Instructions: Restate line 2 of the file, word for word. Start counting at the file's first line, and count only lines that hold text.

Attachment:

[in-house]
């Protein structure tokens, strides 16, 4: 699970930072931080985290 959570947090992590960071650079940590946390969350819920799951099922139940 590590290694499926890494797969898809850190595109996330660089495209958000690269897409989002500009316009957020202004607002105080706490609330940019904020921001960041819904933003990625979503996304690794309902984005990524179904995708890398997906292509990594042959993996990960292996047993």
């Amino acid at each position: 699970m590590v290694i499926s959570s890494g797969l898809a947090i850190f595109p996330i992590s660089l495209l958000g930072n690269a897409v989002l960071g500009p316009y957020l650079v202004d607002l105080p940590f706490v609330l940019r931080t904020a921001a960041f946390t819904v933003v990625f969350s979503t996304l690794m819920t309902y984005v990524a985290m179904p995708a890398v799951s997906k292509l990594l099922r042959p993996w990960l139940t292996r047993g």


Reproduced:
């Protein structure tokens, strides 16, 4: 699970930072931080985290 959570947090992590960071650079940590946390969350819920799951099922139940 590590290694499926890494797969898809850190595109996330660089495209958000690269897409989002500009316009957020202004607002105080706490609330940019904020921001960041819904933003990625979503996304690794309902984005990524179904995708890398997906292509990594042959993996990960292996047993």